After going 12-12 with a 3.86 ERA for the Cubs and Orioles last season, Scott Feldman has landed a fat three-year, $30 million contract from the Astros, according to FOXSports.com’s Ken Rosenthal.
Feldman had similar peripherals in 2012 with the Rangers, but since it resulted in a 5.09 ERA, his best offer was a one-year, $6 million deal from the Cubs last winter. One difference besides the ERA: he did make 30 starts last season for the second time in his career. The Astros are banking on him remaining solid and durable in his age 31-33 seasons.
While this might be something of an overpay, the Astros weren’t going to attract quality free agents without beating all other offers. Feldman is a third or fourth starter on a contender, but he’s a huge upgrade for an Astros team without even one proven, reliable starting pitcher.
The Mets and Braves are playing today and it’s not a great day for the Mets in the injury department.
First they scratched Noah Syndergaard with a “tired arm.” Now they’ve lost Yoenis Cespedes, who pulled up limping at second base following a double in the bottom of the fourth:
The team has announced that he has pulled his left hamstring.
Cespedes, of course, missed three games over the weekend due to hamstring issues. That was merely tightness, however, and following an off day and a rainout, Cespedes played last night without incident. But it now looks as though he’s going to miss some serious time.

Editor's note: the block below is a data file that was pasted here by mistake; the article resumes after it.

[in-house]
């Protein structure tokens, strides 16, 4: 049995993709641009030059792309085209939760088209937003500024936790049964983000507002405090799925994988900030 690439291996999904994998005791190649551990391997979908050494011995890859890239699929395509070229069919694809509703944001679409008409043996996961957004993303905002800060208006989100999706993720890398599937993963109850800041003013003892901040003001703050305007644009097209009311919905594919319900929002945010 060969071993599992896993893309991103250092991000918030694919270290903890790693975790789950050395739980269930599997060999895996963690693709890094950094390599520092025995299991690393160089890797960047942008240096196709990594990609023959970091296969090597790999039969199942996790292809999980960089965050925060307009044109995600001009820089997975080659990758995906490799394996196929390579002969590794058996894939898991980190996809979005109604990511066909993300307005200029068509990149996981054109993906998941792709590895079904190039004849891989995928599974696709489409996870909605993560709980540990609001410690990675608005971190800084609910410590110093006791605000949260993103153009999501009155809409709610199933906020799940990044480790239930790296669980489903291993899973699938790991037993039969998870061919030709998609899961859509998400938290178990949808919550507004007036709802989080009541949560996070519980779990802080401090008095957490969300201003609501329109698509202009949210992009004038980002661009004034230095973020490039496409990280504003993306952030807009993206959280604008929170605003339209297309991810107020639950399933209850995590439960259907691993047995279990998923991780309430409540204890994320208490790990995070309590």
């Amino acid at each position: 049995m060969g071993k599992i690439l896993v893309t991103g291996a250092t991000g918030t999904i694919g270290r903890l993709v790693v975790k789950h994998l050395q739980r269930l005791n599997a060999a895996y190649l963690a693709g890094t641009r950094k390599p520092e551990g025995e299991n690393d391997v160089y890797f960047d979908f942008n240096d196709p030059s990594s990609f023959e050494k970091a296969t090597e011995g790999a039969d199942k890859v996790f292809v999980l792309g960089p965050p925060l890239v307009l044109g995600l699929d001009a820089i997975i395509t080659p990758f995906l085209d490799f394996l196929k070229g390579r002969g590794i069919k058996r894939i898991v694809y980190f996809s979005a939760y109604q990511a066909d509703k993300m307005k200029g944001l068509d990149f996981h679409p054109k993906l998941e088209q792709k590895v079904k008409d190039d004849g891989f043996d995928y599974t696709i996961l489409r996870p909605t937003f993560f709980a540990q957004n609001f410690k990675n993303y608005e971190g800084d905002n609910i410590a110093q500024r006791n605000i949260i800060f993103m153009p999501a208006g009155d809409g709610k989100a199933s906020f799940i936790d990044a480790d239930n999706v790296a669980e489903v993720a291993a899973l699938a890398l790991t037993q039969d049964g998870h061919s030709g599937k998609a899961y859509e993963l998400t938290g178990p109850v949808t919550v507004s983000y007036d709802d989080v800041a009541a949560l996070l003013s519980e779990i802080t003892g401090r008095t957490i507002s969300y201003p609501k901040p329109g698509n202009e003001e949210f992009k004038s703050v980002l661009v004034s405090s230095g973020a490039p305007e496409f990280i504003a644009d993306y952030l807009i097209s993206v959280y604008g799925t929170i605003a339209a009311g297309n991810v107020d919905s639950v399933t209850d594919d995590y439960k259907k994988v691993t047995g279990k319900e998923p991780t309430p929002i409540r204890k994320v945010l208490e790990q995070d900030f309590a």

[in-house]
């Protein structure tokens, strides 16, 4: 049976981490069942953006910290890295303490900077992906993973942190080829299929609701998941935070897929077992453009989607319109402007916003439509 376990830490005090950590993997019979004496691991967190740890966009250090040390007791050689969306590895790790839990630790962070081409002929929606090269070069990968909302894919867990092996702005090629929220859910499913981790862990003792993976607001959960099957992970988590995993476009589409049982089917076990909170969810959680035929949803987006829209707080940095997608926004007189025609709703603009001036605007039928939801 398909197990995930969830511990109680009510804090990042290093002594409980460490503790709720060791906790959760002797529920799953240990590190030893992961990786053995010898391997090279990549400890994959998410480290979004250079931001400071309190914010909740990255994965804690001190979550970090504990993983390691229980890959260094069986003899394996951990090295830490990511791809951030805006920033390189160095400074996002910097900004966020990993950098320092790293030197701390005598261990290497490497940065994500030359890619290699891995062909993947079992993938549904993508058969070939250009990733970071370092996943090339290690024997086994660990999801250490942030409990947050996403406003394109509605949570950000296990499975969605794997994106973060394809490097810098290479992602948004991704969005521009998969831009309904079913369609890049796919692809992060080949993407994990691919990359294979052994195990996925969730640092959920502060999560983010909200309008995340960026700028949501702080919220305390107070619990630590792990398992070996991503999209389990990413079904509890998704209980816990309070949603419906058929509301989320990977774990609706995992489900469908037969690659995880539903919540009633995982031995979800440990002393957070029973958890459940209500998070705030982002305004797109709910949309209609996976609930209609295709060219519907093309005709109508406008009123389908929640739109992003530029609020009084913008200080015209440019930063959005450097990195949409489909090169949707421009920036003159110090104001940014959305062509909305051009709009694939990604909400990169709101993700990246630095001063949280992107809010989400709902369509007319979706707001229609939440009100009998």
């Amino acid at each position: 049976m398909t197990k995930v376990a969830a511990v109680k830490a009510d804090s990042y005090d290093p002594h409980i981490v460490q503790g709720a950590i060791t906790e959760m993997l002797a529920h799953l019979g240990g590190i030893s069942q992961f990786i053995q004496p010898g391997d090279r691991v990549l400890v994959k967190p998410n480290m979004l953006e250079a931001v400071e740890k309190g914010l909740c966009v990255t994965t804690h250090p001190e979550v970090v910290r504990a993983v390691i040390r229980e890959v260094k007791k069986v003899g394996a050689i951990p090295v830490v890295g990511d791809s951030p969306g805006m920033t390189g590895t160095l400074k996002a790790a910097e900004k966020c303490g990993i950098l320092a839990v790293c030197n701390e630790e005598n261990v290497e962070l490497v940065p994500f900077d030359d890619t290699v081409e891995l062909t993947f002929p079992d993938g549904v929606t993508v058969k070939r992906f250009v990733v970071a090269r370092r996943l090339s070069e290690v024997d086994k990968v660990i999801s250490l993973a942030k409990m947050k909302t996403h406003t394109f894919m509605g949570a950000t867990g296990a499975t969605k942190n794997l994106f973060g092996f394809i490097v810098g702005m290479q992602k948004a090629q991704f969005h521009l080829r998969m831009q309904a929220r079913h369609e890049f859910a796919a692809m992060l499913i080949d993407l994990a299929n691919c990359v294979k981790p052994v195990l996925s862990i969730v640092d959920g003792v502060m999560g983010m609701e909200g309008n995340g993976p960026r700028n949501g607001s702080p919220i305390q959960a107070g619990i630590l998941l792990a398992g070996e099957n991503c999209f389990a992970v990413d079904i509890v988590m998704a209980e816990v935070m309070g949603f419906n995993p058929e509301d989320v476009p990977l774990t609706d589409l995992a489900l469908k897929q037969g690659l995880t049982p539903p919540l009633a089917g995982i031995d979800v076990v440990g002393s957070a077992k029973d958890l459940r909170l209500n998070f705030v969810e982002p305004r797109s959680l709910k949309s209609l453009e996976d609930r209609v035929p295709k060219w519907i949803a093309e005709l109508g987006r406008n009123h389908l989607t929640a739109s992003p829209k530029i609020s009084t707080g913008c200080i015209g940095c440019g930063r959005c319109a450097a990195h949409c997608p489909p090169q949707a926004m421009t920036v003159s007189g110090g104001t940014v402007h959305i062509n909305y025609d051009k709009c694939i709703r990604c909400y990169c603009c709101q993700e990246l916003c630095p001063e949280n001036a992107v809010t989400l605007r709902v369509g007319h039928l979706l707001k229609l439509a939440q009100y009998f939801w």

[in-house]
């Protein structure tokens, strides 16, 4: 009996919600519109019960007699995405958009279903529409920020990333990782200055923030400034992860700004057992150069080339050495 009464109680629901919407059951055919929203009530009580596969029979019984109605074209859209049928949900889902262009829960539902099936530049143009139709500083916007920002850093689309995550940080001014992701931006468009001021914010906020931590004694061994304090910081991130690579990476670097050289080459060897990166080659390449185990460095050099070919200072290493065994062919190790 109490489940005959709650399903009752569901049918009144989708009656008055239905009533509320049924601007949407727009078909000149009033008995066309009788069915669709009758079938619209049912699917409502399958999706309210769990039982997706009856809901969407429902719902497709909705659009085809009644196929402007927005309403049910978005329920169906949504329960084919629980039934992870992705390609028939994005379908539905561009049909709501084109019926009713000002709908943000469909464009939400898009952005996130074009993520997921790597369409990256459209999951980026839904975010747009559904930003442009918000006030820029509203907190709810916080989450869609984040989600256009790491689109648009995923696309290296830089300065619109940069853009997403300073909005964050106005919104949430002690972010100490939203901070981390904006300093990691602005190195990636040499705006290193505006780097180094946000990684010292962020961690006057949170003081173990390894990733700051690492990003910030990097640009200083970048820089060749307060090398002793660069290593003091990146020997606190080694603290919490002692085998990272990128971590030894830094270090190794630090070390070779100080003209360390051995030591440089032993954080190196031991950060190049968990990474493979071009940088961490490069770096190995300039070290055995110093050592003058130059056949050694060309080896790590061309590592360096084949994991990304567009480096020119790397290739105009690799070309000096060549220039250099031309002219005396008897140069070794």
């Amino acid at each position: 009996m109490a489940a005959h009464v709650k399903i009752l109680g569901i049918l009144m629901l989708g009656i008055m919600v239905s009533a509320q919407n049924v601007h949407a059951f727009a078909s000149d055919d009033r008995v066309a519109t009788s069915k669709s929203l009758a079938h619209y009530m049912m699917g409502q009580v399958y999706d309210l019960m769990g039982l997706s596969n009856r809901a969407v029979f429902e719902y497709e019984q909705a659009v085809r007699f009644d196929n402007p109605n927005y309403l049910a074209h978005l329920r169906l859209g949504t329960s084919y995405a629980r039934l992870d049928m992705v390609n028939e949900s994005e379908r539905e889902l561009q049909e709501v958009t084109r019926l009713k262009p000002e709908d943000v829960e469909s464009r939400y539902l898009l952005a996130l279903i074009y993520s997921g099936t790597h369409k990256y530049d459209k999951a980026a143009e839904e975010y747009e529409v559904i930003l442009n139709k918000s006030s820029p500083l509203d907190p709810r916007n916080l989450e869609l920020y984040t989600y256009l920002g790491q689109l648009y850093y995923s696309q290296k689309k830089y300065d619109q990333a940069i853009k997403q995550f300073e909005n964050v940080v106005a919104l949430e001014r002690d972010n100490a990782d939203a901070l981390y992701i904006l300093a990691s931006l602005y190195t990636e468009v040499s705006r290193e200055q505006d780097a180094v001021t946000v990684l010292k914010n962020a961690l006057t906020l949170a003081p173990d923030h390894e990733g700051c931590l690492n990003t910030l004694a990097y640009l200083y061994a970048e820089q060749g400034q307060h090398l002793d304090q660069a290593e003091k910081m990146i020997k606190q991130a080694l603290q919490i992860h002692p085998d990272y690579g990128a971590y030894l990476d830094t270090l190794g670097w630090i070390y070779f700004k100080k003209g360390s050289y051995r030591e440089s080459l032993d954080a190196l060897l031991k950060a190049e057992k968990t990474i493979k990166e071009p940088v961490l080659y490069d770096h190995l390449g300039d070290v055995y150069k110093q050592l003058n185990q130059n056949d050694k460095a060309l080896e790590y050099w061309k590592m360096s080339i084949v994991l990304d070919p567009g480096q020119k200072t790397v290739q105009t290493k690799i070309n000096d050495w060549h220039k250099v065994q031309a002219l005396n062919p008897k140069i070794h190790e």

For all of the headlines about Derek Jeter and Jeb Bush buying the Miami Marlins, this is looking like anything but a done deal. First is the small matter of the billion and a half bucks Jeter and Jeb need to put together. Then there’s the matter of there being another . . . mystery bidder!
That according to commissioner Rob Manfred who says two groups are still bidding to buy the Marlins. He said this morning at the groundbreaking for the Jackie Robinson Museum, adding “There is no agreement in place. We’re working with more than one group . . . there is not a signed document on any topic.”
Despite this, Manfred said that “the timeline is relatively short; it would be measured in days, not months.” So someone is likely to find that billion and a half bucks soon, I reckon.